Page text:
Who is richard brooks?

Richard Brooks

Richard Brooks (May 18, 1912 – March 11, 1992) was an American screenwriter, film director, novelist and occasional film producer. His outstanding works as director are Blackboard Jungle (1955), Cat on a Hot Tin Roof (1958), Elmer Gantry (1960) — for which he won an Academy Award for Best Writing (Adapted Screenplay) — In Cold Blood (1967) and Looking for Mr. Goodbar (1977).

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Some articles on richard brooks:

Golden Globe Award For Best Motion Picture – Drama - 1960s
... Film Director Producer 1960 Spartacus Stanley Kubrick Kirk Douglas Elmer Gantry * Richard Brooks Bernard Smith Inherit the Wind Stanley Kramer Stanley ... Hill Sam Jaffe The Professionals Richard Brooks Richard Brooks The Sand Pebbles * Robert Wise Robert Wise Who's Afraid of Virginia Woolf? * Mike Nichols Ernest Lehman ...
Academy Award For Best Writing (Adapted Screenplay) - Winners and Nominees - 1960s
... Year Film Screenwriter(s) Adapted from 1960 (33rd) Elmer Gantry Richard Brooks The novel Elmer Gantry by Sinclair Lewis Inherit the Wind Nedrick ... Richard L ... Alfie by Bill Naughton The Professionals Richard Brooks The novel A Mule for the Marquesa by Frank O'Rourke The Russians Are Coming, the Russians Are Coming ...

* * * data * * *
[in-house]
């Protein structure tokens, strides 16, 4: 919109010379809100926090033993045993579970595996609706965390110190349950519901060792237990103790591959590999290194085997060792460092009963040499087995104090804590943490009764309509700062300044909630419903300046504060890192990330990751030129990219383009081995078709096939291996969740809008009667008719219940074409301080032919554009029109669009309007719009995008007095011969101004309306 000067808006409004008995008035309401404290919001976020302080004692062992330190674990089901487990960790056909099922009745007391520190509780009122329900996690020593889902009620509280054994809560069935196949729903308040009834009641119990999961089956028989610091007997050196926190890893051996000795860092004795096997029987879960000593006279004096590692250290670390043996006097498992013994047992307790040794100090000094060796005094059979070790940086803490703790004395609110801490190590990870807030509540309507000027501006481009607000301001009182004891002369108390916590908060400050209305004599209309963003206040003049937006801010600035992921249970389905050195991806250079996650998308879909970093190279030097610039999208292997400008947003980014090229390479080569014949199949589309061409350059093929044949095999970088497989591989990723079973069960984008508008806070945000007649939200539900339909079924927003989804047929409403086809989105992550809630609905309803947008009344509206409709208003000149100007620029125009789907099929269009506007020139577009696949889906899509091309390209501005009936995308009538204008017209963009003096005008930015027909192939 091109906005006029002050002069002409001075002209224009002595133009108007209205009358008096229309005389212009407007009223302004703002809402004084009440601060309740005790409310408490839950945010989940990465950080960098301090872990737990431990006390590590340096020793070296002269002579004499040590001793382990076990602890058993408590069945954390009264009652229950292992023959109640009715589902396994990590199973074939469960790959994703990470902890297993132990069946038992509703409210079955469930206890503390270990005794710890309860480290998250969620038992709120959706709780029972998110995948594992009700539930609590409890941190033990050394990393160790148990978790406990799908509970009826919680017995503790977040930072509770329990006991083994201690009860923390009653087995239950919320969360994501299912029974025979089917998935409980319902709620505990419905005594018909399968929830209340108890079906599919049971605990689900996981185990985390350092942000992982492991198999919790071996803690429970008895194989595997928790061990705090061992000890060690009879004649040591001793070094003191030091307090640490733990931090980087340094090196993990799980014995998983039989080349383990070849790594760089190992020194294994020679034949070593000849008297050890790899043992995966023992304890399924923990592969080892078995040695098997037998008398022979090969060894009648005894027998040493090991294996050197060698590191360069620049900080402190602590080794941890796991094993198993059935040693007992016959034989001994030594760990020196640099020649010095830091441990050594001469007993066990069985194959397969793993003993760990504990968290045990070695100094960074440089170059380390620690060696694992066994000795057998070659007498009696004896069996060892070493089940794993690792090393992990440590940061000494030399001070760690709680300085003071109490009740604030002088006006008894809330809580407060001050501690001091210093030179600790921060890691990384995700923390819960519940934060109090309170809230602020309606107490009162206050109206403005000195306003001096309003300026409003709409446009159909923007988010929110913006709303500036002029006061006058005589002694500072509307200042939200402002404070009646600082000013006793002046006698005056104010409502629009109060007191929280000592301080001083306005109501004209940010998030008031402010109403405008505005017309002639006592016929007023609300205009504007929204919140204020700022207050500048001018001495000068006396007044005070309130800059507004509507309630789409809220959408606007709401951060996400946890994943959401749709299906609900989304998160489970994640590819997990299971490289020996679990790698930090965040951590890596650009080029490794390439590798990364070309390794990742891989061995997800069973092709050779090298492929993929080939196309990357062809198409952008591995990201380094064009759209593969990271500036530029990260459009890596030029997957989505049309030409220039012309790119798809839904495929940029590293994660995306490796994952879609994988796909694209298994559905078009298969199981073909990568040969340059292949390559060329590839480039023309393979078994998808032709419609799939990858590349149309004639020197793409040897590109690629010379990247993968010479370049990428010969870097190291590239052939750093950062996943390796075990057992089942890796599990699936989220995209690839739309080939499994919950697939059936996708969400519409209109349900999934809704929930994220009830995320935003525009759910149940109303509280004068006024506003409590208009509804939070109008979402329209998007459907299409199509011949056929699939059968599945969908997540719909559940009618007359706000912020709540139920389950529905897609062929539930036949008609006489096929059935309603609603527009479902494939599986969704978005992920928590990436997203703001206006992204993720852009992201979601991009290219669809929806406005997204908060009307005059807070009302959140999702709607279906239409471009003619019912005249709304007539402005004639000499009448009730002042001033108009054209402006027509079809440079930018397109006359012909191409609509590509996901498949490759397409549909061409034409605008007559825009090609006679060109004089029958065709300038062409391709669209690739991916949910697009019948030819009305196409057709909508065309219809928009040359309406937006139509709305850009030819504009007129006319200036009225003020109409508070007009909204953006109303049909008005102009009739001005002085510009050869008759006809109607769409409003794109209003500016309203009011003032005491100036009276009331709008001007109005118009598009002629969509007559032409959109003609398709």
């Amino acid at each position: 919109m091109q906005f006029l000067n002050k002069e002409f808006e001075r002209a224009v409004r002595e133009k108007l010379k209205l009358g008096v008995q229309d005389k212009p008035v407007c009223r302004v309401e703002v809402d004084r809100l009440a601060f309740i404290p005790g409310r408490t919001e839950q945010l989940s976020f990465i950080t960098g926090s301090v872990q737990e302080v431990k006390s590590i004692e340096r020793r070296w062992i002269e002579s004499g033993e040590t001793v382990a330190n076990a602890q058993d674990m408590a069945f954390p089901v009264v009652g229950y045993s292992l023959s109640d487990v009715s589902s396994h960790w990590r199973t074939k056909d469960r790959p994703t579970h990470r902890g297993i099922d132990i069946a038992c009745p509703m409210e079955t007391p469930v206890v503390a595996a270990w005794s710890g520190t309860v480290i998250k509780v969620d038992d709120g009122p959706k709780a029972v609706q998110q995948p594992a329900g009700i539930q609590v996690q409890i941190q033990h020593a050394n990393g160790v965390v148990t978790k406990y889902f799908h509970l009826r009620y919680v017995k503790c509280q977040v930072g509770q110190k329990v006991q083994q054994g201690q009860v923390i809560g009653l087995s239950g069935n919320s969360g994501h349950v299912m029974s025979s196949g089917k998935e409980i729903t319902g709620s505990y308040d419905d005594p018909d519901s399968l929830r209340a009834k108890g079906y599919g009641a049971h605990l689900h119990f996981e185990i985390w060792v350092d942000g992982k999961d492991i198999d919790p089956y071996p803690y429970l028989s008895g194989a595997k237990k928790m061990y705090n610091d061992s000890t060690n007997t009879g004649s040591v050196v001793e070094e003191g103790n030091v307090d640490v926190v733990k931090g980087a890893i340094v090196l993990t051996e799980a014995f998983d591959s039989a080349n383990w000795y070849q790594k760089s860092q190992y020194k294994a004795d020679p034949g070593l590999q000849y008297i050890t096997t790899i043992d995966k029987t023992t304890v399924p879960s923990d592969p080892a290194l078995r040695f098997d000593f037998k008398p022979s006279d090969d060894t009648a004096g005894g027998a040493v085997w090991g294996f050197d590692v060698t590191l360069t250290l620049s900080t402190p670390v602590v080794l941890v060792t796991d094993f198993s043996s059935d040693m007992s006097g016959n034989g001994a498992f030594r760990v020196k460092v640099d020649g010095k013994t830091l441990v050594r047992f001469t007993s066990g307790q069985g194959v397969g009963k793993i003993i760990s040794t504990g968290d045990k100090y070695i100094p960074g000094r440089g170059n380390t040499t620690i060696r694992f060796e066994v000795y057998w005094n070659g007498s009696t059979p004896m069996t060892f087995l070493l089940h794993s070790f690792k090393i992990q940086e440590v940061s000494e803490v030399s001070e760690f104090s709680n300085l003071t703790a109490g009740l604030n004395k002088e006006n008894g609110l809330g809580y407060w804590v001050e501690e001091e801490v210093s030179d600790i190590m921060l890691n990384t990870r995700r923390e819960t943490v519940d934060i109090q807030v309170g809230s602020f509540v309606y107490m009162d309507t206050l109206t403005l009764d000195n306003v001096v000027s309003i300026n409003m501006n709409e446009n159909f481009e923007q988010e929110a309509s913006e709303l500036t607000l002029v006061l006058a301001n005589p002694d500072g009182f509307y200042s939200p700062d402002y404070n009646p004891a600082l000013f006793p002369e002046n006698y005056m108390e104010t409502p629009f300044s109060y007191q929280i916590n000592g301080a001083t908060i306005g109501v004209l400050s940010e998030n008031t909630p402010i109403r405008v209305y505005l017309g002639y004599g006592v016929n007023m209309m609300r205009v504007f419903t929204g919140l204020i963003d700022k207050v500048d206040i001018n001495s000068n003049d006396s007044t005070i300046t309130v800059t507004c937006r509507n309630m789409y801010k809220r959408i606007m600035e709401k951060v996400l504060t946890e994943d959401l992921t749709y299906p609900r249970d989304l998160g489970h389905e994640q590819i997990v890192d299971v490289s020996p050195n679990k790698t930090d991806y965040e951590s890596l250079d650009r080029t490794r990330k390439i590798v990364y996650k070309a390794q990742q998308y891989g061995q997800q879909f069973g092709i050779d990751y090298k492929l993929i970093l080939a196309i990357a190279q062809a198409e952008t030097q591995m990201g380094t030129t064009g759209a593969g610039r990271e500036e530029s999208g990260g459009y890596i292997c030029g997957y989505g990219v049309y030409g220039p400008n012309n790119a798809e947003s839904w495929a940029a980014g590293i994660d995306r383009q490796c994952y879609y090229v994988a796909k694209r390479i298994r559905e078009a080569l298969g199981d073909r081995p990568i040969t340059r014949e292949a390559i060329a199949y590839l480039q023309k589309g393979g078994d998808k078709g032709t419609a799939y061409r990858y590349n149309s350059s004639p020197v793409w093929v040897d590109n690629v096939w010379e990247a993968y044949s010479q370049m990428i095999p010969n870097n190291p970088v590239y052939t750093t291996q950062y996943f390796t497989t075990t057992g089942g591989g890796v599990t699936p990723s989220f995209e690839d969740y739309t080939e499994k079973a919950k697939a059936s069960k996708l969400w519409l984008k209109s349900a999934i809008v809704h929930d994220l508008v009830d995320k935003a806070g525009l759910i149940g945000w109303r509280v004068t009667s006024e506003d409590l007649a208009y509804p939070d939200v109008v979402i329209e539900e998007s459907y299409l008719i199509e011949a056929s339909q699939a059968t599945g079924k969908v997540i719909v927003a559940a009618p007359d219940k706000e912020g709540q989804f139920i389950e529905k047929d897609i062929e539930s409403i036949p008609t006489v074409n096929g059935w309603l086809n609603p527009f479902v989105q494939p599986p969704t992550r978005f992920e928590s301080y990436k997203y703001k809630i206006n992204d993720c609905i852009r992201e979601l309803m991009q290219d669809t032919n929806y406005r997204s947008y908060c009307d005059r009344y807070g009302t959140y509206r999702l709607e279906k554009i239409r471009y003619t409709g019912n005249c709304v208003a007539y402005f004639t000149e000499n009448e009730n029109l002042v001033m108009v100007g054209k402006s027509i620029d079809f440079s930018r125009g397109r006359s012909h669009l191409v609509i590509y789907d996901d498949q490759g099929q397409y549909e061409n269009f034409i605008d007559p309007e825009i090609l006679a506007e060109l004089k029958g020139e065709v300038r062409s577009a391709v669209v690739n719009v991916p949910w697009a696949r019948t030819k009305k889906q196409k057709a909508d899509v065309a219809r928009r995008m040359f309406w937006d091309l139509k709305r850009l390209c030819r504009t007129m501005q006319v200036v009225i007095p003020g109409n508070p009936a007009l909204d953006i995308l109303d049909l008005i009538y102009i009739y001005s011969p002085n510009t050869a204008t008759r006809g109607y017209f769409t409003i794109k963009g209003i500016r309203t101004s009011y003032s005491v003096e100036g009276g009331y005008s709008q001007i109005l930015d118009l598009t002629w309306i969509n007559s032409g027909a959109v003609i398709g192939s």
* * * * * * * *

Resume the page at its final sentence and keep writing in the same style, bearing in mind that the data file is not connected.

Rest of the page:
Directors Guild Of America Award For Outstanding Directing – Feature Film - Winners and Nominees - 1960s
... 1960 Billy Wilder† – The Apartment Richard Brooks – Elmer Gantry Jack Cardiff – Sons and Lovers Vincent J ... Cat Ballou 1966 Fred Zinnemann† – A Man for All Seasons Richard Brooks – The Professionals John Frankenheimer – Grand Prix Lewis Gilbert – Alfie James Hill – Born Free ...

Famous quotes containing the words brooks and/or richard:

    You’re not big enough to do this to Rocco! I’ll kill you. You’ll never bring me in! Never!
    —Richard Brooks (1912–1992)

    If thee thy brittle beauty so deceives,
    Know then the thing that swells thee is thy bane;
    For the same beauty doth, in bloody leaves.
    The sentence of thy early death contain.
    —Sir Richard Fanshawe (1608–1666)